Above Photo: Blattner
The Solar Foundation has launched individual state fact sheets and a map view focused on jobs per U.S. congressional district.
The Solar Foundation has launched a new national map in conjunction with its annual reporting on solar jobs, which breaks down the data collected into multiple regions – including county-level jobs and U.S. congressional districts.
The maps U.S. congressional district view, above, shows that every single district in the country has some people who are employed in the solar power industry. The largest concentration is entirely within the city of San Francisco, which boasts over 10,000 solar employees. This is more solar jobs than all but two states – California as a whole and Massachusetts.
This is great information to share with your representatives.
The release also included 50 state fact sheets, plus information on Puerto Rico. Each state map breaks down the job situation relative to other states, whether they grew last year, what types of jobs and the cities within the state with the most solar jobs.
The jobs map also gives a map view that breaks down jobs per metro area, as well as on the county level. The San Francisco/Oakland area led the nation with almost 10% of all nationwide solar power jobs, with Los Angeles not far behind at over 18,000 jobs. San Diego with over 10,000 jobs, New York at 12,000 and Boston at almost 10,000 filled out the top five.
In light of the recent Section 201 tariffs on imported solar cells and modules, the breakdown of job type shows that cell and module makers make up only 1/3 of all manufacturing enterprises. In fact, over 50% of U.S. solar jobs are in installation, in contrast to only 15% in manufacturing. Of the 36,885 jobs that are in manufacturing – just over 40% of them, 14,864, are involved in the manufacturing of solar panels.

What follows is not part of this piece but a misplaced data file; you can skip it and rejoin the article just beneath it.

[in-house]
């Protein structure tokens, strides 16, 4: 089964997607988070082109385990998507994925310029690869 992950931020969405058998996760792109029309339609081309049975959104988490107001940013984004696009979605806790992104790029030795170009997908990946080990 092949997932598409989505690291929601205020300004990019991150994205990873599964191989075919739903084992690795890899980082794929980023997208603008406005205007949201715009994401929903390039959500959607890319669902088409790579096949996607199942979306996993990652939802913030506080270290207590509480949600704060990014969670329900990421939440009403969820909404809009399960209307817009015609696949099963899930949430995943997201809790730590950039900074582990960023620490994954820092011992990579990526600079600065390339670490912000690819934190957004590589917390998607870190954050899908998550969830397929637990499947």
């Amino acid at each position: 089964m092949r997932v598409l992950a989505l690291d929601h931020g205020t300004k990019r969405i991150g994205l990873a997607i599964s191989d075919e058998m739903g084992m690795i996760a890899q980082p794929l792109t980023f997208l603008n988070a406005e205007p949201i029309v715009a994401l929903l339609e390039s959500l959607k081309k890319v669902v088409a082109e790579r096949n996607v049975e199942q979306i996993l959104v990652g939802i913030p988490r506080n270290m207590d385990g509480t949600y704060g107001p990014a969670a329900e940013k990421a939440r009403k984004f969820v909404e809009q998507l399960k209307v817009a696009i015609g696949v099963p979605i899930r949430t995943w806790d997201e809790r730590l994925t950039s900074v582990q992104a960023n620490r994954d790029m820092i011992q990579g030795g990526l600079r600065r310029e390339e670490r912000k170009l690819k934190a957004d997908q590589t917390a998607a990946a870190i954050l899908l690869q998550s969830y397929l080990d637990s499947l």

The U.S. lost just under 10,000 solar jobs in 2017 versus 2016. And while it is difficult to say exactly what caused each job loss, analysts state that a majority came as a result of the “hangover” following the boom in installations in 2016 in advance of the expected drop-down of the U.S. Investment Tax Credit (ITC). However, the Section 201 tariffs and in particular the uncertainty in the Section 201 process have also been factors. And despite predictions of U.S. job growth by Suniva and SolarWorld, the U.S. has seen announcements of less than 500 new jobs in solar cell and module manufacturing.
The report showed that California lost more than 13,000 total solar power jobs – a total greater than the decline in the entire nation. In fact, if the jobs lost in California, Massachusetts and Nevada were excluded, the United States would have seen a net increase of 8,600 jobs.
All three states saw significant slowdowns in residential solar sales – with California also suffering from a slow-down in the utility-scale market. 29 states, plus Puerto Rico and Washington D.C. saw job growth.
The Solar Foundation also projects 2018 will see an increase in solar jobs – replacing all of the positions lost in 2017, plus a few thousand more.